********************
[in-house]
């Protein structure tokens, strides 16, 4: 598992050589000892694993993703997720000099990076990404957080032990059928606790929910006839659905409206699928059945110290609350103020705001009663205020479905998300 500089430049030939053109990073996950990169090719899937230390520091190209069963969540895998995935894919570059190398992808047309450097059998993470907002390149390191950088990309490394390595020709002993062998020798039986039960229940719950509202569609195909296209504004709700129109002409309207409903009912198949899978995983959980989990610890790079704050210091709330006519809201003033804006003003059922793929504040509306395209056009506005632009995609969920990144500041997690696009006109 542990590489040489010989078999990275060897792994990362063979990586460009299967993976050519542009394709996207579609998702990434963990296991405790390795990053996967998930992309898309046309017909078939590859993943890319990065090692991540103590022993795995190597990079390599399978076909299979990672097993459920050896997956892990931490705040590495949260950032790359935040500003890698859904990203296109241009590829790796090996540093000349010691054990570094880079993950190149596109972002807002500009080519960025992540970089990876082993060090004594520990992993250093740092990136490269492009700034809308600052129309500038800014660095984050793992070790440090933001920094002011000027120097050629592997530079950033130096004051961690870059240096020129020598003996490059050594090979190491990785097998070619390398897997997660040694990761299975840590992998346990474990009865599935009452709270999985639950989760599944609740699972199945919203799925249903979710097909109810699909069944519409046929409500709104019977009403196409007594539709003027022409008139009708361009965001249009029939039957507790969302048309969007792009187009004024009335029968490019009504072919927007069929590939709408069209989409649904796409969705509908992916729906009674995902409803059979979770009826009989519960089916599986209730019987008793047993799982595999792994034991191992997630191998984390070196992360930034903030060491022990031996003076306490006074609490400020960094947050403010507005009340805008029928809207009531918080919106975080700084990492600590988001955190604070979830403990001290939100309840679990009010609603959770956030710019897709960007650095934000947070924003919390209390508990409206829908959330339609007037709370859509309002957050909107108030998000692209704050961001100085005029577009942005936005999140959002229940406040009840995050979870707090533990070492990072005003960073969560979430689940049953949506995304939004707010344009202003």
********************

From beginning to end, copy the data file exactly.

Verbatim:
[in-house]
């Protein structure tokens, strides 16, 4: 598992050589000892694993993703997720000099990076990404957080032990059928606790929910006839659905409206699928059945110290609350103020705001009663205020479905998300 500089430049030939053109990073996950990169090719899937230390520091190209069963969540895998995935894919570059190398992808047309450097059998993470907002390149390191950088990309490394390595020709002993062998020798039986039960229940719950509202569609195909296209504004709700129109002409309207409903009912198949899978995983959980989990610890790079704050210091709330006519809201003033804006003003059922793929504040509306395209056009506005632009995609969920990144500041997690696009006109 542990590489040489010989078999990275060897792994990362063979990586460009299967993976050519542009394709996207579609998702990434963990296991405790390795990053996967998930992309898309046309017909078939590859993943890319990065090692991540103590022993795995190597990079390599399978076909299979990672097993459920050896997956892990931490705040590495949260950032790359935040500003890698859904990203296109241009590829790796090996540093000349010691054990570094880079993950190149596109972002807002500009080519960025992540970089990876082993060090004594520990992993250093740092990136490269492009700034809308600052129309500038800014660095984050793992070790440090933001920094002011000027120097050629592997530079950033130096004051961690870059240096020129020598003996490059050594090979190491990785097998070619390398897997997660040694990761299975840590992998346990474990009865599935009452709270999985639950989760599944609740699972199945919203799925249903979710097909109810699909069944519409046929409500709104019977009403196409007594539709003027022409008139009708361009965001249009029939039957507790969302048309969007792009187009004024009335029968490019009504072919927007069929590939709408069209989409649904796409969705509908992916729906009674995902409803059979979770009826009989519960089916599986209730019987008793047993799982595999792994034991191992997630191998984390070196992360930034903030060491022990031996003076306490006074609490400020960094947050403010507005009340805008029928809207009531918080919106975080700084990492600590988001955190604070979830403990001290939100309840679990009010609603959770956030710019897709960007650095934000947070924003919390209390508990409206829908959330339609007037709370859509309002957050909107108030998000692209704050961001100085005029577009942005936005999140959002229940406040009840995050979870707090533990070492990072005003960073969560979430689940049953949506995304939004707010344009202003």